The world of flight testing both military and civil, is one which is somewhat set apart from the more mainstream aviation disciplines, yet it is one without which those engaged in the latter would have nothing to fly.  The practitioners of these ‘dark arts’ are also something of a breed apart although, almost without exception, they have started their careers as operational aircrew, military or civil.  The title ‘test pilot’ evokes images of the air shows of the early post-war years, when spectators could expect to see more than one new type never previously seen in public, flown by daring pioneers whose chances of completing a career in this hazardous field without serious incident or worse seemed alarmingly small. MS&T's Dim Jones reports.

Test and Evaluation (T&E) flying today is a very different business, but no less vital to the aircraft industry and its customers.  Modern aircraft differ from their predecessors in being much safer and easier to fly, but also far more complex. Modelling and simulation have also helped to ensure that aircraft and systems have been rigorously tested on the ground before being committed to the air.  Nevertheless, T&E flying remains a specialised and demanding occupation, and one which requires a particular kind of training.  Around the world, there are several test flying schools. Eight schools are fully accredited by both the Society of Experimental Test Pilots (SETP) and the Society of Flight Test Engineers (SFTE). However, only four are Approved Training Organizations (ATO) by the European Aviation Safety Authority (EASA) for the training of civil test pilots.  The International Test Pilots School Canada (ITPS Canada), based at London International Airport, Ontario is the only ATO for Flight Test Training in Canada.

Purpose-Built Facility

ITPS originated at Cranfield in the UK in 1986 and, after moves to Woodford, and Coventry, was bought in 1996 by the then Managing Director, now President and CEO, Giorgio Clementi, and migrated to Canada in 2001, first to Cold Lake, Alberta and, in 2009, to its present home in Ontario.  After operating successfully for over a decade, ITPS in 2019 invested in a new, purpose-built facility that includes a 27,000ft2 hangar, with 10,000ft2 of classroom and simulator facilities attached.  ITPS owns a large and eclectic fleet of aircraft, currently numbering 18.  The fixed-wing (FW) fleet comprises: 3 Hunter T-7/75 (side-by-side trainer variant of the Hawker Hunter fighter); 5 Aerovodochody L-39C Albatros and 3 Aerovodochody L-29 Delfin (tandem jet trainers of Czech origin); one Beechcraft B60 Duke (twin-piston GA aircraft); one Cirrus SR22 single-piston light aircraft; one Grumman HU-16 Albatross (twin-piston amphibian); one IAR 823 Brasov (single-piston side-by-side trainer of Romanian design). Three twin-engine bizjets are regularly leased from FlightPath Charter and operated with an ITPS type-rated captain by ITP. These include, a Bombardier Challenger 601 and the lighter Embraer Phenom 100 and 300.  Diamond DA-20 and -42 aircraft are also hired-in as required and other useful or interesting aircraft.  For rotary-wing (RW) flying, the school operates an MBB Bo-105M twin-turboshaft, and a Bell 206 Jet Ranger; the most recent addition is a Sikorsky S76+.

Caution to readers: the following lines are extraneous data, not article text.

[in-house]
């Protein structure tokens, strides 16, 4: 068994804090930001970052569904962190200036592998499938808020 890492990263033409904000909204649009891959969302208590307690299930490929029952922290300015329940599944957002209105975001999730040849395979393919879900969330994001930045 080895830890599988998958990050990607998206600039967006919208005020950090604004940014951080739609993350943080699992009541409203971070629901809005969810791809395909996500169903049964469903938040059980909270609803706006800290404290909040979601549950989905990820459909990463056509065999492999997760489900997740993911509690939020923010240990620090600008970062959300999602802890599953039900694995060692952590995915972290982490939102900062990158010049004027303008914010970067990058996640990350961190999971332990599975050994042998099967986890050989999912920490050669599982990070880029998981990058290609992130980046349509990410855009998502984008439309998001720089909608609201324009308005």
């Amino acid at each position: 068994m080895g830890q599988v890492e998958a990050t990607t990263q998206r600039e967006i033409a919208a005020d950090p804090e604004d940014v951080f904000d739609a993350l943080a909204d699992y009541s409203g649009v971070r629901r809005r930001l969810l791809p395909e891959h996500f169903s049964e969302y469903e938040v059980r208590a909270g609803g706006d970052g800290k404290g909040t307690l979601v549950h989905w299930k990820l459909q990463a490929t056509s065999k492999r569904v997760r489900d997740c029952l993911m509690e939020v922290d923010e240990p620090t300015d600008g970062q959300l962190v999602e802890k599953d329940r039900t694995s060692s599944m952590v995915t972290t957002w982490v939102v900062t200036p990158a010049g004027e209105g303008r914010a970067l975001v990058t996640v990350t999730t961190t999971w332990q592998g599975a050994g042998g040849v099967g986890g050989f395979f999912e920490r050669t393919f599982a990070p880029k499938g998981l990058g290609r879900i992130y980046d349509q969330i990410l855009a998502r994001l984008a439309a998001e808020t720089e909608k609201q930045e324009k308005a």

The ITPS Headquarters, London International Airport, Ontario opened in 2009. Image credit: ITPS Canada


Significant modification work has been carried out to render the fleet ideal for the School’s training requirements.  ITPS has successfully raised funding for two key technology projects from Canadian government agencies. One of the Hunters is currently undergoing an extensive Genesys Systems-based cockpit upgrade, with a second to follow under the 5STA project (5th gen. Surrogate Training Aircraft) and the Advanced Controls Evaluator (ACE).  5STA replicates fifth generation fighter cockpit featuring an L3 PANTHR Large Area Avionic Display on the evaluating pilot side, plus HOTAS and Thales Scorpion HMD for both pilots. The ACE L-39 features a fly-by-wire system with full mechanical back up and the ability to modify the aircraft flying qualities in flight, an aspect of the flying qualities testing curriculum ITPS plans to expand to encompass the entire flying qualities phase.  The Live Virtual Constructive training (LVCT) component is being provided by a US supplier, and features simulated radar and weapons.  This will be linked to the ITPS control room where, as a first step, staff will be able to generate targets and threats and track the progress of the mission; thereafter, the plan is to network it to the simulator. 

Giorgio Clementi

Left: ITPS President Giorgio Clementi has over 24 years’ experience training test pilots and flight test engineers and in designing and managing military training programs. Image credit: ITPS Canada